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INTRODUCTION TO POEM 17 Hymn to St. Theodosius Poem 17 is carefully wrought, original, and exceptionally musical. The poet has employed a rich variety of assonance, consonance, and other poetic devices to create a perfect blend of style and meaning in every verse. It is, without question, a poetic masterpiece. Poem 17 is also deep, with layers of meaning. It is impossible that an audience would have grasped all the allusions and innuendoes in this poem at a first reading. Yet there is no evidence that this hymn was ever published in Antiquity. None of Dioscorus’s poems were collected in an ancient anthology, and none of his verses were ever quoted. It is possible that Dioscorus recited the hymn at a church after Theodosius, Patriarch of Alexandria, died on June 6, 567, or on a subsequent feastday. Its later history is unknown: except that near the end of Dioscorus’s life or after his death, the poem was carefully stored in a large jar with his other poetic manuscripts and documents, then left undisturbed for over thirteen hundred years. Poem 17 is an allegory. On the surface level of meaning, Dioscorus appears to be praising an icon of a new emperor. This was a standard rhetorical format, which the poet would have learned at school. The poet did not employ, however, the Hellenistic Greek that was the cultural language of the Byzantine Empire in the 6th century. He employed an ancient dialect, called Homeric Greek because of its use in the epics by Homer. The use of this epic language and grammar was part of a poetic revolution that had been fostered by several successful poets from his area in Upper Egypt. This experiment included usurping the pagan vocabulary and style Clement A. Kuehn


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of Homer for Christian topics, and it inspired such works as a verse rendition of the Gospel of John (Nonnus), a reworking of the Psalms (Apollinaris), and epic Christian centos (Eudocia). Allegory in literary criticism and biblical exegesis was popular in Late Antiquity. Neoplatonic philosophers such as Proclus, who had studied in Alexandria, argued that Homer wrote the Iliad and the Odyssey as concealed allegories about the metaphysical world. The Fathers of the Church, especially those from Alexandria, argued that Moses prophetically wrote the first five books of the Bible as a concealed allegory about Christ and the Church. Creative allegory in Christian poetry from this period has been difficult to substantiate. Unlike the obvious allegory in Prudentius’s Psychomachia, written in Latin, the allegories in Greek poetry (if they truly existed) were largely concealed. The poets did not explicitly say that they were writing allegory. Anomalies on the surface level of meaning could be helpful pointers to an allegorical level of meaning. Yet the deeper level had to be deciphered by the audience from images and verbal hints inside the poem, and from the religious and cultural milieu. This secrecy was related to Neoplatonic and Christian mystical literature, which expressed a fear that advanced spiritual knowledge could be misunderstood and be harmful to neophytes. The secrecy can in fact be traced back to the parables by Christ, whose spiritual message was purposefully recondite: ὁ δὲ εἶπεν· ὑμῖν δέδοται γνῶναι τὰ μυστήρια τῆς βασιλείας τοῦ θεοῦ, τοῖς δὲ λοιποῖς ἐν παραβολαῖς ἵνα βλέποντες μὴ βλέπωσιν καὶ ἀκούοντες μὴ συνιῶσιν. “And he said: ‘Unto you it is given to know the mysteries of the kingdom of God, but to the rest in parables, that seeing they might not see and hearing they might not understand’.” (Lc. 8:10; cf. Mt. 13:34) Concealed allegories from the early Byzantine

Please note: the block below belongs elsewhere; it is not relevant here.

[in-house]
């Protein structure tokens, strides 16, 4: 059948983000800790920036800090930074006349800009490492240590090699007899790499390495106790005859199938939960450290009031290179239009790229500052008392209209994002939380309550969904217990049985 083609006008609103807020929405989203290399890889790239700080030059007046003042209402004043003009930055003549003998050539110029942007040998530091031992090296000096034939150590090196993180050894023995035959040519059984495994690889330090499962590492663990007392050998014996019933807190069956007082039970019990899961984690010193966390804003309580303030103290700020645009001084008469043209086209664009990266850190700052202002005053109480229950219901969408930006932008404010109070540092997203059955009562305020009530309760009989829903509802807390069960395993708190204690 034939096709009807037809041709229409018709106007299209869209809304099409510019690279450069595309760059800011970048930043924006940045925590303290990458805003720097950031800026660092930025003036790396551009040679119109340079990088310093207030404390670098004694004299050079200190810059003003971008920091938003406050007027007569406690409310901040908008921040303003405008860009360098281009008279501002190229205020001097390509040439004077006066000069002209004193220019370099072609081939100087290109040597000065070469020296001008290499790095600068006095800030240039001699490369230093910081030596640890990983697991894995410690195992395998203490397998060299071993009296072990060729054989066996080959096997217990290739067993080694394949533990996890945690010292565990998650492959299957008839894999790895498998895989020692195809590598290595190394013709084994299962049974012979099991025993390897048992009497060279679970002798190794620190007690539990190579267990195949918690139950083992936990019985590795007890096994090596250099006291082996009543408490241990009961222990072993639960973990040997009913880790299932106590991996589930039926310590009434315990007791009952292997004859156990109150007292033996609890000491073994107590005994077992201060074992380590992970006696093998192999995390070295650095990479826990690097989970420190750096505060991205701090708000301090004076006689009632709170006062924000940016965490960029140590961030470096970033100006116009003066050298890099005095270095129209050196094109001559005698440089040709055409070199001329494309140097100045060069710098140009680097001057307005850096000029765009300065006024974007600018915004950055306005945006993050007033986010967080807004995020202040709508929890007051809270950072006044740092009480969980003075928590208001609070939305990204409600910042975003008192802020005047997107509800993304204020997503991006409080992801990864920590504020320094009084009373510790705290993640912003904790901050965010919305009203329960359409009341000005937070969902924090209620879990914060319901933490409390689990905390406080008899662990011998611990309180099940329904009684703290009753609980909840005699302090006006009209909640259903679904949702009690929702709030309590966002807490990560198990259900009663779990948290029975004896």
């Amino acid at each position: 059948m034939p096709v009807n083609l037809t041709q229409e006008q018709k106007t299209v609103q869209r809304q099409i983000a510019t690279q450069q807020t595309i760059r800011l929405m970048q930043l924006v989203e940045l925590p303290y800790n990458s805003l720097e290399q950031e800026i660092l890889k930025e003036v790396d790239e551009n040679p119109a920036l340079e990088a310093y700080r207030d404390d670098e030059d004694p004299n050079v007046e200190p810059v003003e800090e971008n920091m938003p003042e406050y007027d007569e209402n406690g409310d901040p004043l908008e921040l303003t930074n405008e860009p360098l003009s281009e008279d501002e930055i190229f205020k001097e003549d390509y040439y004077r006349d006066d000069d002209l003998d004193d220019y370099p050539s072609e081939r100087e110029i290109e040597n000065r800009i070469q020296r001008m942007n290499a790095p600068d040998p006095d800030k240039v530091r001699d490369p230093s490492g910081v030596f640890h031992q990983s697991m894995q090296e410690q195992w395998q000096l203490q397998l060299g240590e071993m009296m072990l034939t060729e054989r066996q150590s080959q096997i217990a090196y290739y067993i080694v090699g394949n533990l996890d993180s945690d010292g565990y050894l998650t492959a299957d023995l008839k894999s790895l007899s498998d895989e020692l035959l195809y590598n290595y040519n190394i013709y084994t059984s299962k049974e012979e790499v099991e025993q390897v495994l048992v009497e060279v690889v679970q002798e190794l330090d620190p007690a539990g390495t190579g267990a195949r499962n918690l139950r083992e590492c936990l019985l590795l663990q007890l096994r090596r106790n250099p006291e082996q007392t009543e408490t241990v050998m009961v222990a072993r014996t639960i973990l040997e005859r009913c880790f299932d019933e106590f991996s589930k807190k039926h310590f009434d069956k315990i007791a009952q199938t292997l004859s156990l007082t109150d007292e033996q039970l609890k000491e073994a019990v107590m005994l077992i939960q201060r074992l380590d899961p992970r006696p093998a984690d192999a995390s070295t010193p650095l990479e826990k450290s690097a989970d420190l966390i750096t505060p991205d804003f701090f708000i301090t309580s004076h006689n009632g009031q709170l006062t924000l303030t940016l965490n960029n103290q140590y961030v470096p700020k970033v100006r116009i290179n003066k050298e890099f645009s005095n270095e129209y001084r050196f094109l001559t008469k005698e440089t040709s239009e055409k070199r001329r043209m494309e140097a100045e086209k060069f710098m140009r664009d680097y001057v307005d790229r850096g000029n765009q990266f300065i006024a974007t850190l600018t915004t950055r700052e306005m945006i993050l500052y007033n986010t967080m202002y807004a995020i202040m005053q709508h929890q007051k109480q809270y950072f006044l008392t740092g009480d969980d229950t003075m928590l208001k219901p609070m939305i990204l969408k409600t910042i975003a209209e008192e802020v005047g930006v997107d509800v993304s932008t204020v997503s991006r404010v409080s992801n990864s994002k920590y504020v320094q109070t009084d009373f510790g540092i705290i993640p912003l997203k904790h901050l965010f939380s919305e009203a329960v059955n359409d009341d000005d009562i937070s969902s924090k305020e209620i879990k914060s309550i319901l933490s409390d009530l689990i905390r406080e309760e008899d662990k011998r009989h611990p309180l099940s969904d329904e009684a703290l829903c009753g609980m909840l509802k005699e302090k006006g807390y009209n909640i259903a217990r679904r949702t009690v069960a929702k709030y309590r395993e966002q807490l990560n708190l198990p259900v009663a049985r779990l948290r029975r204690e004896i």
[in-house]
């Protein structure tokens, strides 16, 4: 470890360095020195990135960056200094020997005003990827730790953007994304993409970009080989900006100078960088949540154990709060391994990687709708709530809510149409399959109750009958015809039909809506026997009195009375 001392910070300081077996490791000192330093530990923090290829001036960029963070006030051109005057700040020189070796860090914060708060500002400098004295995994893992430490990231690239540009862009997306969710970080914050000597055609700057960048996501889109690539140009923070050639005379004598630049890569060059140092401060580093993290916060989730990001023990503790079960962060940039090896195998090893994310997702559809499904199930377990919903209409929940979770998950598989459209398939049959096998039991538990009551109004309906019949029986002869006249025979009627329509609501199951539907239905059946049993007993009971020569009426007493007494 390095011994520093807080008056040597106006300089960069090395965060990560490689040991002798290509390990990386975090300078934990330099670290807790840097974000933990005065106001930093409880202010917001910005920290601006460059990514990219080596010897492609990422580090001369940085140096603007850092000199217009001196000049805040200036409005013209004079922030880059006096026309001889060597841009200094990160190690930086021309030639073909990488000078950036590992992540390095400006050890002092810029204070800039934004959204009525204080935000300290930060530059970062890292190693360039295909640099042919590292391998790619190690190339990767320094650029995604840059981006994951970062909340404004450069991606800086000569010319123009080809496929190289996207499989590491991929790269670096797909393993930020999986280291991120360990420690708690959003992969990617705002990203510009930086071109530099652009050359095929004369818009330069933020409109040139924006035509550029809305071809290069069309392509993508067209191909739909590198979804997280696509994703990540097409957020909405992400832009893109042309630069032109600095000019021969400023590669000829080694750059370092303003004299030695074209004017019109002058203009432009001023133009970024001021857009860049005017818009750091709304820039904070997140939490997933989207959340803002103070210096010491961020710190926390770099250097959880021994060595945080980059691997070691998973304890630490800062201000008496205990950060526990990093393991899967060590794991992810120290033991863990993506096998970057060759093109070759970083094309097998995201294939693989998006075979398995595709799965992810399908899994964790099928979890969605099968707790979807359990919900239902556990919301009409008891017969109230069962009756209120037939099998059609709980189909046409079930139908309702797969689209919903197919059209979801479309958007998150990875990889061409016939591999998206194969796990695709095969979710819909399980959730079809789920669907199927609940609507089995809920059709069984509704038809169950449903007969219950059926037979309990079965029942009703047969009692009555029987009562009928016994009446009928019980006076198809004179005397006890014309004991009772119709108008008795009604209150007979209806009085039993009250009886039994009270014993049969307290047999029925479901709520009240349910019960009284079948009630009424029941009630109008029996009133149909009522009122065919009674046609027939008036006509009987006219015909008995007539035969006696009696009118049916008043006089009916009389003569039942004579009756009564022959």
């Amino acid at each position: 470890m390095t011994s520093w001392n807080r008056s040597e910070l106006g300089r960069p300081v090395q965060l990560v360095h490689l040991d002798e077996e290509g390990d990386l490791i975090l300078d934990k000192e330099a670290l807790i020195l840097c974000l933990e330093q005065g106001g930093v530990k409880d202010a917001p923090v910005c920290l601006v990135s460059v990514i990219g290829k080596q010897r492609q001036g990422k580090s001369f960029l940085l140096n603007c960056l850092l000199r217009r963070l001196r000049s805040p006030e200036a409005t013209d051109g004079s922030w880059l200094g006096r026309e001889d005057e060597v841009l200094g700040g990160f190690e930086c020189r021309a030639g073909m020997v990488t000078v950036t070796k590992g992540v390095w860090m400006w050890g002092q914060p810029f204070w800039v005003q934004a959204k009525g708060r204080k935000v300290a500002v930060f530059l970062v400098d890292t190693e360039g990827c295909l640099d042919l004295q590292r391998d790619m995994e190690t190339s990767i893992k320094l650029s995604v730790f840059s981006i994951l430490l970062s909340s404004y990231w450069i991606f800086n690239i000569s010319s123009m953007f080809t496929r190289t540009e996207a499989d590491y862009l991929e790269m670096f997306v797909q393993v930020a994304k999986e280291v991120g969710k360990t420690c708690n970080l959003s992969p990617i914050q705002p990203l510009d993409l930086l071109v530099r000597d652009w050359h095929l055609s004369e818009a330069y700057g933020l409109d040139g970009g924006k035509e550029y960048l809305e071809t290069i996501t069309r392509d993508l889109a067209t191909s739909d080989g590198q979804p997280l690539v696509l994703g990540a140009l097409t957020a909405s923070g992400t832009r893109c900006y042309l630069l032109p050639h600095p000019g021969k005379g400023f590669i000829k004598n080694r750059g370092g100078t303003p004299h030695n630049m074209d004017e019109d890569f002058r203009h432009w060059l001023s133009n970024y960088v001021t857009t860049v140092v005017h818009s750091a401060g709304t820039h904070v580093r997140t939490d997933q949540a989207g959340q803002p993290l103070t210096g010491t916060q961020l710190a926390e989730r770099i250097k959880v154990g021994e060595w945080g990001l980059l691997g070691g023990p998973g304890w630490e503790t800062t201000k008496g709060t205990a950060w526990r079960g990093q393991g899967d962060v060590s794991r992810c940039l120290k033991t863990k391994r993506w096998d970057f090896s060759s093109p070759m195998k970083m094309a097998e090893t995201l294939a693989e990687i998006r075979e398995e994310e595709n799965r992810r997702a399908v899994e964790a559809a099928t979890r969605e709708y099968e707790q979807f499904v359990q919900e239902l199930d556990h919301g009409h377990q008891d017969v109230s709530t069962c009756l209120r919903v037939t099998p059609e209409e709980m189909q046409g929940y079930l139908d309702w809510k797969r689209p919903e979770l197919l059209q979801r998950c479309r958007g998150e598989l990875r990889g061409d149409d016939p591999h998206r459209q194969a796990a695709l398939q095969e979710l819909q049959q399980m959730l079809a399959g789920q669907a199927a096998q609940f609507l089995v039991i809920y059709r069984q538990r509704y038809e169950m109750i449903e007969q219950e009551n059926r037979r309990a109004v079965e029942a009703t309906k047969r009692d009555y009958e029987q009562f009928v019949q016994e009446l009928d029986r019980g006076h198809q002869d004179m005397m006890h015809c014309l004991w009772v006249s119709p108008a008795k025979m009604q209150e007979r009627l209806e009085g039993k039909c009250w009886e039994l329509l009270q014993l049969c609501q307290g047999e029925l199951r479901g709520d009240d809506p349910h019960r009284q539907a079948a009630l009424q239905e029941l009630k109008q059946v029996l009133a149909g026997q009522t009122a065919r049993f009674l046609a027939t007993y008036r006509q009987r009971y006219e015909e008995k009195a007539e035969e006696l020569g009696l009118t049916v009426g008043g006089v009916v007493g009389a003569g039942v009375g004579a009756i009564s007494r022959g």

Clement A. Kuehn


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Era might include the epic Dionysiaca by Nonnus and the epyllion Hero and Leander by Musaeus, both written in an Homeric style. Dioscorus did not make a consistent effort to hide his allegorical meaning. Sometimes the deeper level supplants the superficial, so that the surface level becomes, at times, incomprehensible if not viewed through the lens of Christian spirituality. The allegorical meaning is always coherent and profound. Dioscorus was well-educated, cosmopolitan, and talented. He was Christian and surrounded by churches and important monasteries. Upper Egypt (the higher southern part of Egypt) was a center of religious and poetic innovations during Late Antiquity and the early Byzantine Era. The allegorical sense of Poem 17 is condensed, philosophical, and deeply religious. It must be extracted from subtle signs—but the clues are always there. The closest modern equivalent is the poetry by T. S. Eliot. If one were to compare Eliot’s poems to Shakespeare, they would appear nonsensical. Eliot was part of a literary revolution of the early 20th century, and he used Shakespeare for his own ends. If one compares Dioscorus to Homer, the Byzantine poet’s music would be, at best, a cicada song. As one needs to understand the history of Western culture to make sense of a verse from Eliot, one needs to explore the Byzantine culture to understand Dioscorus. But the effort is always worthwhile. The closest Byzantine equivalent to the allegorical style used by Dioscorus, or at least the most accessible, can be found the pictorial art of the period. Justinian the Great (regnal years 527–565) was a generous patron of the arts, and allegorical mosaics and icons created during his reign and shortly thereafter have survived at Ravenna in Italy (the most powerful city of the Western half of the Empire) and in the fortified monastery at Mount Sinai, which was established by Justinian himself. These mosaics and icons, as well as Coptic tapestries and frescoes depict Christ, the Virgin, angels, and the faithful in heaven as an emperor, empress, consuls, genClement A. Kuehn